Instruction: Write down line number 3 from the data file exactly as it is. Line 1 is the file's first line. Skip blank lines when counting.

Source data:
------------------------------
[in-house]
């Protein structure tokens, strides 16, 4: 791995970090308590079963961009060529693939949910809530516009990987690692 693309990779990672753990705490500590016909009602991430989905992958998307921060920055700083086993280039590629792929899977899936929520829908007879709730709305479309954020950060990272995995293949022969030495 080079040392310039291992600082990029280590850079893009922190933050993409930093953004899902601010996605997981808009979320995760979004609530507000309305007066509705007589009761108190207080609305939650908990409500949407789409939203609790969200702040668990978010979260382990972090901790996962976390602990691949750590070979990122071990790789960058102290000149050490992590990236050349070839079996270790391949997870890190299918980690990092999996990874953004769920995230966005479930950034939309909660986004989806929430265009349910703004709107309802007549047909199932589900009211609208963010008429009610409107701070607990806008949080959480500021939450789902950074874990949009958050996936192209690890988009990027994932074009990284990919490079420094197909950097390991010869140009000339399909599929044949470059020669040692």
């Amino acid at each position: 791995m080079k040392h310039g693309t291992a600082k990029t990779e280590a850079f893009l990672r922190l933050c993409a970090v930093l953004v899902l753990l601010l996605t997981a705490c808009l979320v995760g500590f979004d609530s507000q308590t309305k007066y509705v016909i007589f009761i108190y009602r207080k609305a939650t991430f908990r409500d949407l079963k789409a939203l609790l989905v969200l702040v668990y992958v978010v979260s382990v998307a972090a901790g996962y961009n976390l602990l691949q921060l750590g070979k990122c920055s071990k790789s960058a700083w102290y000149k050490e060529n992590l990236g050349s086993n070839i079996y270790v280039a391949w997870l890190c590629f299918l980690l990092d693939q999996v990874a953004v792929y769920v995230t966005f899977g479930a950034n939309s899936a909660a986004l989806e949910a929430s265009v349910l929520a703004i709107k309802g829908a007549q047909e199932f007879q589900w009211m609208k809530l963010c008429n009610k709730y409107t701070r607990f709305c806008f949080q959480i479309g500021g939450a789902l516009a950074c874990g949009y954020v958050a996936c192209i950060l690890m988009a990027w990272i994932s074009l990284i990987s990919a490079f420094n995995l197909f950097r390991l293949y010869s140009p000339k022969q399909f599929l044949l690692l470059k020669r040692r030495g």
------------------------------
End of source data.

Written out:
């Amino acid at each position: 791995m080079k040392h310039g693309t291992a600082k990029t990779e280590a850079f893009l990672r922190l933050c993409a970090v930093l953004v899902l753990l601010l996605t997981a705490c808009l979320v995760g500590f979004d609530s507000q308590t309305k007066y509705v016909i007589f009761i108190y009602r207080k609305a939650t991430f908990r409500d949407l079963k789409a939203l609790l989905v969200l702040v668990y992958v978010v979260s382990v998307a972090a901790g996962y961009n976390l602990l691949q921060l750590g070979k990122c920055s071990k790789s960058a700083w102290y000149k050490e060529n992590l990236g050349s086993n070839i079996y270790v280039a391949w997870l890190c590629f299918l980690l990092d693939q999996v990874a953004v792929y769920v995230t966005f899977g479930a950034n939309s899936a909660a986004l989806e949910a929430s265009v349910l929520a703004i709107k309802g829908a007549q047909e199932f007879q589900w009211m609208k809530l963010c008429n009610k709730y409107t701070r607990f709305c806008f949080q959480i479309g500021g939450a789902l516009a950074c874990g949009y954020v958050a996936c192209i950060l690890m988009a990027w990272i994932s074009l990284i990987s990919a490079f420094n995995l197909f950097r390991l293949y010869s140009p000339k022969q399909f599929l044949l690692l470059k020669r040692r030495g």